With Jerry Boykin set to keynote the Mayor’s Prayer breakfast in Ocean City, Maryland on Thursday, pressure is increasing on city officials to drop the controversial speaker. Boykin routinely spouts extremist views, including calling for the U.S. to ban mosques and strip Muslims of their First Amendment rights. People For the American Way sent a letter to members of the city council and mayor Rick Meehan asking them to rescind Boykin’s invitation, and the Council on American-Islamic Relations, the Auburn Theological Seminary, the Unitarian Universalist Association’s Standing on the Side of Love campaign and Faith in Public Life have also raised questions about Boykin’s appearance.
The mayor has so far stood by Boykin, absurdly claiming that “Boykin has not said anything controversial in his recent public appearances.” Boykin, however, recently maintained that the Council of Foreign Relations and George Soros are creating a global Marxist government. He has also claimed that President Obama is using the health care reform law to build a Marxist dictatorship with a personal “Brownshirt” army. Boykin himself bragged, “I am intolerant,” and demanded Christians “go on the offensive” against Islam.
ABC Baltimore covered the controversy surrounding Boykin last night, including Boykin’s record of religious bigotry:
The Baltimore Sun also looked into Boykin’s appearance, noting that he was reprimanded during the Bush administration for making speeches in uniform in which he claimed that the U.S. military is involved in a religious war against Islam:
Michael Keegan, president of People for the American Way, said his group wants the mayor to refuse to attend to the event, or to force the organizer to revoke Boykin's invitation. More than 700 people have emailed Meehan and town officials since Monday through a tool on its website to protest the gathering, according to the group, which says its mission is to advocate for equality, free speech and freedom of religion.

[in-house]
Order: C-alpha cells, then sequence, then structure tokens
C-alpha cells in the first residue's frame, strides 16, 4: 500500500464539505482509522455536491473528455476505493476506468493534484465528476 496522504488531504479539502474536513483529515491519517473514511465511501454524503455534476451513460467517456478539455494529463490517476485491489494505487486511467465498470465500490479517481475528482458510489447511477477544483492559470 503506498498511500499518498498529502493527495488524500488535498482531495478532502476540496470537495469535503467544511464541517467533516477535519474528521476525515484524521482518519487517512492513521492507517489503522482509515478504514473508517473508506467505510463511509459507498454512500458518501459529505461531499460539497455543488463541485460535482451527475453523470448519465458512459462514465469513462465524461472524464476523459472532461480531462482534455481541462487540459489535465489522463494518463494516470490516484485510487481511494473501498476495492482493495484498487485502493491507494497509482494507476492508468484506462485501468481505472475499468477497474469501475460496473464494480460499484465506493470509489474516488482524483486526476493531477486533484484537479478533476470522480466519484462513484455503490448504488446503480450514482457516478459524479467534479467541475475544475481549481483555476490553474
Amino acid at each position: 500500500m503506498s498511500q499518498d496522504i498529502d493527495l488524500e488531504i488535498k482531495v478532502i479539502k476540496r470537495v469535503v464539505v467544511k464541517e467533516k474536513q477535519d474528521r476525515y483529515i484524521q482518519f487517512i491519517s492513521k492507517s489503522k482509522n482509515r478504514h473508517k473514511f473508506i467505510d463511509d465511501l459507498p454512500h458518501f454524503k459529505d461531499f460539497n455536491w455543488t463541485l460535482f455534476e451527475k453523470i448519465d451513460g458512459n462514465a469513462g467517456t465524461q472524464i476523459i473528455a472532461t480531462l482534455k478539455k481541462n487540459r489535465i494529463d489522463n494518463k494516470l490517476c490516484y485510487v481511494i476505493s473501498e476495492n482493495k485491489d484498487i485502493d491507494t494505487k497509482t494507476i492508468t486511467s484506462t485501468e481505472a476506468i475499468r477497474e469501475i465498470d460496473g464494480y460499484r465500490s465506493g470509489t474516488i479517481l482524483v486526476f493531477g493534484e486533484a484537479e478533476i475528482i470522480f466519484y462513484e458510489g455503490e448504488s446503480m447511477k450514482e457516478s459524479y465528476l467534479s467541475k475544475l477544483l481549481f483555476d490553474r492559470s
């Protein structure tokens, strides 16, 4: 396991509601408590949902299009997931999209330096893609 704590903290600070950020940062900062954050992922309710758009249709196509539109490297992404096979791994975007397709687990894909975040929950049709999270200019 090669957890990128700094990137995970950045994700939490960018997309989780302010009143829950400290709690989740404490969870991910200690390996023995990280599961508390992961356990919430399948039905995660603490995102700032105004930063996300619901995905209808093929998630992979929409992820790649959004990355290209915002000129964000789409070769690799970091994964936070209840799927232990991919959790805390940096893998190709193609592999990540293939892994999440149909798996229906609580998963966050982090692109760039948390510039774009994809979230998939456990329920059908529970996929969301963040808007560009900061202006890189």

"Ocean City works hard to maintain its reputation as a family-friendly destination open to all-comers," Keegan said in a statement. "An official endorsement of Jerry Boykin would send the wrong message about what the city stands for."
Boykin did not respond to requests for an interview. He travels the country for speaking engagements and was near Charleston, S.C., earlier this month to introduce GOP presidential contender Rick Santorum aboard the U.S.S. Yorktown.
Boykin was rebuked by President George W. Bush in 2003 after Boykin publicly described a U.S. Army battle against a Muslim warlord in Somalia in 1993, saying: "I knew my God was bigger than his. I knew that my God was a real God and his was an idol." He also gave unauthorized speeches at evangelical church functions while serving as deputy undersecretary of defense for intelligence and war-fighting. The Washington-based Council on American-Islamic Relations has said Boykin has a "long, shameful history of extreme and bigoted views."
Meehan did not respond to a request for an interview. Spokeswoman Abbott said the mayor was tied up in budget meetings Tuesday.
Meehan is hopeful that Boykin's remarks will be respectful, Abbott said.
"We have been assured that remarks made will not be divisive or inflammatory remarks," she said. "He wants to allow the speaker to have his say, and we have been given no indication that the topic will be anything but inspirational."
The breakfast's organizer, Bruce Spangler, did not return a call for comment. Spangler, however, told The Dispatch newspaper in Ocean City earlier this month that he was excited about Boykin's appearance, calling Boykin an expert on Islamic history and saying his "testimony" would be too exciting to miss.
"This country was founded on biblical values, and we are getting away from that," Spangler told The Dispatch.